Re: Warning OT drift: [CR]VBQ becomes Bicycle Quarterly)

(Example: Framebuilders:Mario Confente)

Subject: Re: Warning OT drift: [CR]VBQ becomes Bicycle Quarterly)
Date: Wed, 20 Sep 2006 07:35:07 -0400
In-Reply-To: <000701c6dca1$eea4a210$6401a8c0@maincomputer>
From: <>

<< (I guess Dale isn't really serious about needing to see "USA" in the sign-offs)>>

?? That statement doesn't help me much.

Dale Brown cycles de ORO, Inc. 1410 Mill Street Greensboro, North Carolina 27408 USA 336-274-5959 Giant, Specialized, Orbea, Felt, Landshark, Pinarello, Colnago, Townie and other exotica. National Bicycle Dealers Association Board member

-----Original Message----- From: To:; Cc: Sent: Wed, 20 Sep 2006 6:45 AM Subject: RE:Warning OT drift: [CR]VBQ becomes Bicycle Quarterly)

Thanks, Jan, for clarifying. I wasn't implying that Cycling Plus is generally as well researched as BQ/VBQ. You're right, it is of value to know how strong a claim of fact should be taken. They do not show this level of scholarship, except for Joe Beer in a few cases. He seems to try to establish the claims he makes, and to provide the bases for the controversies he discusses. That level is surprising in a popular monthly. But this is probably all off-topic, so I'm done.

Ken Freeman Ann Arbor, MI USA (I guess Dale isn't really serious about needing to see "USA" in the sign-offs)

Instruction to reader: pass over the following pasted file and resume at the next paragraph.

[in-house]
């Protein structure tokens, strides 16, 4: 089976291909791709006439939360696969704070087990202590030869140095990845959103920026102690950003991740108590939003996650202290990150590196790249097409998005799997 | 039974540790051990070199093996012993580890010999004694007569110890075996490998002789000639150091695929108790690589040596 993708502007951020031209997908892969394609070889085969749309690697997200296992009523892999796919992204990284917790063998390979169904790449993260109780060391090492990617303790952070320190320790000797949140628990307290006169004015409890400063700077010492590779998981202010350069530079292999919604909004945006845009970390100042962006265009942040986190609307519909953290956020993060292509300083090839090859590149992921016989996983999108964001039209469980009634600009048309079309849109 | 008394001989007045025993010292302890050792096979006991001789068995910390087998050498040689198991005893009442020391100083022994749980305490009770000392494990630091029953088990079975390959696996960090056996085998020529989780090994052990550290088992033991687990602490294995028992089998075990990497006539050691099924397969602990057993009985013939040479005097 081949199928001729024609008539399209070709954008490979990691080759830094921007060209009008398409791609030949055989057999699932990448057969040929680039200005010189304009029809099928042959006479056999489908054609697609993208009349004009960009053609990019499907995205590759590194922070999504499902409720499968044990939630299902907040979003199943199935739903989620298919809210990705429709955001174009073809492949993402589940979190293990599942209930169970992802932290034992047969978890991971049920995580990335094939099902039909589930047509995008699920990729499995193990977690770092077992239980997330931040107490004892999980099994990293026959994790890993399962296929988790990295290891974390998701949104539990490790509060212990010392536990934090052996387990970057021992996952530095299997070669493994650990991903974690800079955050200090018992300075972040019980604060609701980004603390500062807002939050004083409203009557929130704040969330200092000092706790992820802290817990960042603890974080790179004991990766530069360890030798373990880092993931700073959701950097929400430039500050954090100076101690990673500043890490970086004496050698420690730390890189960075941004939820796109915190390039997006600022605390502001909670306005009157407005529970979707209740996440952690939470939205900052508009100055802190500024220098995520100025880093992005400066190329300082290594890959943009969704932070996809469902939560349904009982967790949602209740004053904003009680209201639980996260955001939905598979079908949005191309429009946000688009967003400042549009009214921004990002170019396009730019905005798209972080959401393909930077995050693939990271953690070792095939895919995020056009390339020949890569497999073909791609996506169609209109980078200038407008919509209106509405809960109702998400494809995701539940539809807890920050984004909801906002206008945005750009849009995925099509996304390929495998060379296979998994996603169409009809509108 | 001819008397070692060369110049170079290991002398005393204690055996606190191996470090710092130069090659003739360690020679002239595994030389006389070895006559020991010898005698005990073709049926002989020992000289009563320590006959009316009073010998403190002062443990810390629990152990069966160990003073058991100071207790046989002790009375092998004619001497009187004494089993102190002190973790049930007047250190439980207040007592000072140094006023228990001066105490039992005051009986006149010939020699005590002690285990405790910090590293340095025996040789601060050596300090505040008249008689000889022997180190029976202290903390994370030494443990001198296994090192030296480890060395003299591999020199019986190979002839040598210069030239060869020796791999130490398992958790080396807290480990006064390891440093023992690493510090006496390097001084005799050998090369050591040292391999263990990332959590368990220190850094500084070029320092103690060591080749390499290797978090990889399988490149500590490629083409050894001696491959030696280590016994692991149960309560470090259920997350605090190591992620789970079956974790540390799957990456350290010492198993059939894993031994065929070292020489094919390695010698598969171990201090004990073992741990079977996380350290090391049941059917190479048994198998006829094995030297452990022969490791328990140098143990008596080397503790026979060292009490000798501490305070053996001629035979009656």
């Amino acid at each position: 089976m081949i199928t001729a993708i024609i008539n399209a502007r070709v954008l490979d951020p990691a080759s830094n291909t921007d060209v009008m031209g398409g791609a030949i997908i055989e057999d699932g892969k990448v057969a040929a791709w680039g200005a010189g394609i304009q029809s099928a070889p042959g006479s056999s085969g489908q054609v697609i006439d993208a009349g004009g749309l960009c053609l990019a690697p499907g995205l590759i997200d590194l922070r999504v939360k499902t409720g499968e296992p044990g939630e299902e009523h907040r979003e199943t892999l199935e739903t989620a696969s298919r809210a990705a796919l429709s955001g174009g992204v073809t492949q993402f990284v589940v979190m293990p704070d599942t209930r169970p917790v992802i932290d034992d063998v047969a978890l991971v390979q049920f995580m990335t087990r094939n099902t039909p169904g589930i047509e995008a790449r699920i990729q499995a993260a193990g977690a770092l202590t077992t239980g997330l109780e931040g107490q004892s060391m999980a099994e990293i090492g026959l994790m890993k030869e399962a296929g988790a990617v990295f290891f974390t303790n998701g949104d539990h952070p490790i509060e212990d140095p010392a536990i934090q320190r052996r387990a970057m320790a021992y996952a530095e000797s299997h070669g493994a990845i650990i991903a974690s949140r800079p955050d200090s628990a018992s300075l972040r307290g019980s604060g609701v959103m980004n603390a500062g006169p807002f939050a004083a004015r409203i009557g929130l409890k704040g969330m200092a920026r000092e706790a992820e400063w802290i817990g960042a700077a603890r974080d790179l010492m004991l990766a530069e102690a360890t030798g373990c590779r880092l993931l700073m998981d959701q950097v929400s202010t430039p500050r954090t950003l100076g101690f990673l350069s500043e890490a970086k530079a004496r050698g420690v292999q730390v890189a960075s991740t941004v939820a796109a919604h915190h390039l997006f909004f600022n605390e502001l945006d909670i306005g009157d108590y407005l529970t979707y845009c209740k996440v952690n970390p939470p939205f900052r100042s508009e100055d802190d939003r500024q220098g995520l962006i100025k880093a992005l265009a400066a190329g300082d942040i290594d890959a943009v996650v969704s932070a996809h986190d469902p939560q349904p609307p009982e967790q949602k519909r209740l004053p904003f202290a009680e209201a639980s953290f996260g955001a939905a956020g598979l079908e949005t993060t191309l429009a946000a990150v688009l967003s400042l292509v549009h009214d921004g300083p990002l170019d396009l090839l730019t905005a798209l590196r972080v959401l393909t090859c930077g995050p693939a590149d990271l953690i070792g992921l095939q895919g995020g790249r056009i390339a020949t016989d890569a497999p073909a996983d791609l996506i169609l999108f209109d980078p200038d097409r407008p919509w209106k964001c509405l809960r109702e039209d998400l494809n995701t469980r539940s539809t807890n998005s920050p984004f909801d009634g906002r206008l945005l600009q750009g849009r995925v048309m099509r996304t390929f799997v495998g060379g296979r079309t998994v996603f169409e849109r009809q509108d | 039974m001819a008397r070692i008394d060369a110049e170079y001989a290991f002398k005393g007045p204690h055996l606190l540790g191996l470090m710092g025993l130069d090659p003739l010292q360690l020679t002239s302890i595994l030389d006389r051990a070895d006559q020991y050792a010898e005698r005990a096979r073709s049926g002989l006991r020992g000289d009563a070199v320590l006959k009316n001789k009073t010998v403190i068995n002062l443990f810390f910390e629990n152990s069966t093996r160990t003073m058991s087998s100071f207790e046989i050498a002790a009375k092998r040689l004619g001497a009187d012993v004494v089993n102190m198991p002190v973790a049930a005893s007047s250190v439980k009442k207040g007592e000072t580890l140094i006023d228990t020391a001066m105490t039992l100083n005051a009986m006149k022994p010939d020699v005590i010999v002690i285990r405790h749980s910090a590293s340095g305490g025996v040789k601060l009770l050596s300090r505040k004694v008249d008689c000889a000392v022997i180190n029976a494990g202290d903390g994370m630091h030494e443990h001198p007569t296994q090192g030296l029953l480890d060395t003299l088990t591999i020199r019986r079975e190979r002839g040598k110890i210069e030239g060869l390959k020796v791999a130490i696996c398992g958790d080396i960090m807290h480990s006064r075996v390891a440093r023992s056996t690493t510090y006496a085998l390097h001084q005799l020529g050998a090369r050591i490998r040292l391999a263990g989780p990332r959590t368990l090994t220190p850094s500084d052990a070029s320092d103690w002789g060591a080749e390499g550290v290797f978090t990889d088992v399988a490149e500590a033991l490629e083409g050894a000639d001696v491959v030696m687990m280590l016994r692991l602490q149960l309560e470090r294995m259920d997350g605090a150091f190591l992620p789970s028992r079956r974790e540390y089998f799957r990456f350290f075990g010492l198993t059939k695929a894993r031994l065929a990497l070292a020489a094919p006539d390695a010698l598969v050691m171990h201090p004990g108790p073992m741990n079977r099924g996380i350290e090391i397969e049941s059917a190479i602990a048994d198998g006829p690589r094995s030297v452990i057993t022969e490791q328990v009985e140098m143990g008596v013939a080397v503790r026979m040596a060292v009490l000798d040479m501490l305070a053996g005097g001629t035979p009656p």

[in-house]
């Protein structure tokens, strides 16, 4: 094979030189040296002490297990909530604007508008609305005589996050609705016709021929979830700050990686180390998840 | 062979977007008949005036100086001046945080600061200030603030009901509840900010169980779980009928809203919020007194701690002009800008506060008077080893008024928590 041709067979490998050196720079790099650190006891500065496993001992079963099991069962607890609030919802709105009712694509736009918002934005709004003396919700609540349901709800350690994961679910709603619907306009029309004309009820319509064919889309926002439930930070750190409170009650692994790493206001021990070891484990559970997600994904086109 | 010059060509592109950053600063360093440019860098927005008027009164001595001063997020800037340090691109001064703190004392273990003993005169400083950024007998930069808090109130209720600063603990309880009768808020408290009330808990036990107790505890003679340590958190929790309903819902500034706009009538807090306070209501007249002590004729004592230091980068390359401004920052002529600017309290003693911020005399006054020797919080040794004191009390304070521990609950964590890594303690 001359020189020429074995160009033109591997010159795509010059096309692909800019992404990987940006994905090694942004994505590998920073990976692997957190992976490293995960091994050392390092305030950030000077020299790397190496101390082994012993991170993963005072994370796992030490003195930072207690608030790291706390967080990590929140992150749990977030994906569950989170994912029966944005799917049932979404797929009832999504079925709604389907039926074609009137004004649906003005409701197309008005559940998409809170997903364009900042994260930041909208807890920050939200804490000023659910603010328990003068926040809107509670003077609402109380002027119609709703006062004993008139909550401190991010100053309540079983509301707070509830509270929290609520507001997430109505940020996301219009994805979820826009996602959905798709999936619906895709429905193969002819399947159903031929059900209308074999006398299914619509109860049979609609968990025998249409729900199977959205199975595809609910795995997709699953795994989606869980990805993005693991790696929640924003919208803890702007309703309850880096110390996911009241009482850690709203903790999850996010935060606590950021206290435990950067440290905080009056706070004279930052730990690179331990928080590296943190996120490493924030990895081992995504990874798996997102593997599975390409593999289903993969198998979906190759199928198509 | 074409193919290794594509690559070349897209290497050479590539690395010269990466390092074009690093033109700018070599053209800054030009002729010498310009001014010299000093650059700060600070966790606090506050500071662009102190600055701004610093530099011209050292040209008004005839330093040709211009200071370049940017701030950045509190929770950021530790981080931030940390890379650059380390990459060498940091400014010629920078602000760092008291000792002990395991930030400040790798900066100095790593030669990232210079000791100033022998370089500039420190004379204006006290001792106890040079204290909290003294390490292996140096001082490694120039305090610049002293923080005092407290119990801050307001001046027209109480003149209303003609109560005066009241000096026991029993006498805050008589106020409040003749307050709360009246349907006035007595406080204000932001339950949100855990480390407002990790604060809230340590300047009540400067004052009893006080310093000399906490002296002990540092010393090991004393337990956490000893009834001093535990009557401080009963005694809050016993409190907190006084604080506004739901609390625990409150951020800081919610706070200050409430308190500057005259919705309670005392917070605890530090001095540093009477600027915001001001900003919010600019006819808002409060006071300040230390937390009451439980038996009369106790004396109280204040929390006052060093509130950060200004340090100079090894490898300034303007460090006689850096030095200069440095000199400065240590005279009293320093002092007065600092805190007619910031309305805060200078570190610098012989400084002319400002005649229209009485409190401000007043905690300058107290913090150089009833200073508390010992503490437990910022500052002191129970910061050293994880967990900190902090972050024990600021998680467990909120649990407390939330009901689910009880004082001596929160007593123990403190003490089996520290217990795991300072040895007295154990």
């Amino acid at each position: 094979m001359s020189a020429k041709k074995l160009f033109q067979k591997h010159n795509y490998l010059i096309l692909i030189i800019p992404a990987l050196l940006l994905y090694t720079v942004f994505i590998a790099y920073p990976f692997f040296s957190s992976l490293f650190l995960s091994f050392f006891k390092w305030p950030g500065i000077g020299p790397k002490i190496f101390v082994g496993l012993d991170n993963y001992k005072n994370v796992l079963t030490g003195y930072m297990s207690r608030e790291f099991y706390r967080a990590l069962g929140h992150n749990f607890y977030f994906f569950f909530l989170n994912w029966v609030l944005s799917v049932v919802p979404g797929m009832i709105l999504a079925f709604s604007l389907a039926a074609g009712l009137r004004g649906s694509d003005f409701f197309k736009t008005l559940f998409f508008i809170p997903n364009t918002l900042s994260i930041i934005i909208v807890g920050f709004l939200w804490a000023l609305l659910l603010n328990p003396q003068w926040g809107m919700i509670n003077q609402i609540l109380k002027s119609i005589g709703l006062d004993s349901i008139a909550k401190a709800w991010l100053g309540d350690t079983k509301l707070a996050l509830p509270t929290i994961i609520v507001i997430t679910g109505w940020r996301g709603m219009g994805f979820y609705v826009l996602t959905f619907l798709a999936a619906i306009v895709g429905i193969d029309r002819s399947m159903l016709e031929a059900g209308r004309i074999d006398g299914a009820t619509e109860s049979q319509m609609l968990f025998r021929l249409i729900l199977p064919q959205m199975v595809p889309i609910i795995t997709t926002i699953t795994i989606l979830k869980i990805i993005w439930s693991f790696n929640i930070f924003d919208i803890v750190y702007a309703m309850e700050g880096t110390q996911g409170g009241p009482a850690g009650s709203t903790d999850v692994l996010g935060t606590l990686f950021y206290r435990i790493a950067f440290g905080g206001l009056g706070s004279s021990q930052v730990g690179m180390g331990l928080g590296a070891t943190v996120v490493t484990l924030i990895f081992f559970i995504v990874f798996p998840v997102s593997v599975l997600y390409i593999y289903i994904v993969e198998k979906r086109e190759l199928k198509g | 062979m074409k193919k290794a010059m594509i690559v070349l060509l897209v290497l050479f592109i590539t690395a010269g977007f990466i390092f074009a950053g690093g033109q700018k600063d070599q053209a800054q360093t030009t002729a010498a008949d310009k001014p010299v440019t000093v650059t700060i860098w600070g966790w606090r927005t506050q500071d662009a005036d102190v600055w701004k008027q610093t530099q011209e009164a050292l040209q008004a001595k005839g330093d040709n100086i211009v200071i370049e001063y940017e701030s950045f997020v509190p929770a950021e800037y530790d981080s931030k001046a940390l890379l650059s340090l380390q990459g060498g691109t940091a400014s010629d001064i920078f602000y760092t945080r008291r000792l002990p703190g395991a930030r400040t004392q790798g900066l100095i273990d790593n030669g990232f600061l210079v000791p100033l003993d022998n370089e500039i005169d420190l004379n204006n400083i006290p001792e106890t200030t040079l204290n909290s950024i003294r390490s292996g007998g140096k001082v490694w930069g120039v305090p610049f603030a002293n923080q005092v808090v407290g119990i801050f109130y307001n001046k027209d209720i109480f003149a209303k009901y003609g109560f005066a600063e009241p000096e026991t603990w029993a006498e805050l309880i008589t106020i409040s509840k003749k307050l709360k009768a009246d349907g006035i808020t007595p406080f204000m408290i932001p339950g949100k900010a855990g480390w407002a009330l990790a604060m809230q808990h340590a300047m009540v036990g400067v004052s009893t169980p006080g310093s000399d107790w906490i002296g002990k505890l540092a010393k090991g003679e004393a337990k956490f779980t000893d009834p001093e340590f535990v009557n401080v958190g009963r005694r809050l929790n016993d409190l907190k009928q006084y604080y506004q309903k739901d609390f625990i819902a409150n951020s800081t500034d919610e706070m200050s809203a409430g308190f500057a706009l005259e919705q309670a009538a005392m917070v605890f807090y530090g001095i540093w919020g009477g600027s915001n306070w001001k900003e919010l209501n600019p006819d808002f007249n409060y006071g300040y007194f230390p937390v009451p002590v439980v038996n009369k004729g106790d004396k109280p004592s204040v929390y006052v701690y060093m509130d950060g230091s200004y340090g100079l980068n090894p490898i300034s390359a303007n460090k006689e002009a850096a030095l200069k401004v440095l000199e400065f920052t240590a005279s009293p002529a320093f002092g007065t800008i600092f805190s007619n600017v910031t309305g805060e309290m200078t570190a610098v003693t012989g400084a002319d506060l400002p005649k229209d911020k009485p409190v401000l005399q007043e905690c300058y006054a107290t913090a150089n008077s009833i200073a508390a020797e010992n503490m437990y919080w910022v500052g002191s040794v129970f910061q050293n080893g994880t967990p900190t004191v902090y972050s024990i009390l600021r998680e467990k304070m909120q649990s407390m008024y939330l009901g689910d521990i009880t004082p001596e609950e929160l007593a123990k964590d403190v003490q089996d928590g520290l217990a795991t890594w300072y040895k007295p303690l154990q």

-----Original Message----- From: Jan Heine [] Sent: Wednesday, September 20, 2006 12:35 AM To:; Cc: Subject: Re: Why does it matter? (RE: [CR]VBQ becomes Bicycle Quarterly)

At 9:36 PM +0000 9/19/06, wrote:
>Just to be fair (and pedantic perhaps) Cycling Plus does quote
>references from time to time.
>Ken Freeman

Bicycle Quarterly uses footnotes so that when you read, for example, that the Campagnolo Gran Sport derailleur was introduced in 1949, you can go to the end of the article and see whether that info comes from "xyz, personal communication, 2006" (meaning, somebody told me so recently, more than 50 years after the fact), or "Le Cycle 10/1949, p. 28" (which means it was published in the trade journal). Obviously, we prefer the second type of source.

The footnotes have two advantages: One, the author has to double-check my information when they write the article, rather than going by their somewhat hazy memory. And two, if somebody in the future wants to research the topic, they have a starting point. So many good articles in other bike mags are useless for historic research, because it is impossible to evaluate the information. I find one or two errors and then have to question everything. If I had footnotes, I could check the information myself. But as it is, I have to start from scratch.

Listing all sources is different from a few "for further reading" references at the end of the article...

Of course, the footnotes will not detract from having fun reading articles about classic bikes. Most readers probably never read the footnotes. But if you need them, they are there.

The same applies to sending historic and technical articles for review. In most cases, it's just a lot of work, and the reviewers have little to add. But then, once in a while, I, the editor, am glad I do it, because there is something the original author (often me!) overlooked. Better to fix it before it goes to print than to retract it later. -- Jan Heine Editor Bicycle Quarterly c/o Il Vecchio Bicycles 140 Lakeside Ave #C Seattle WA 98122


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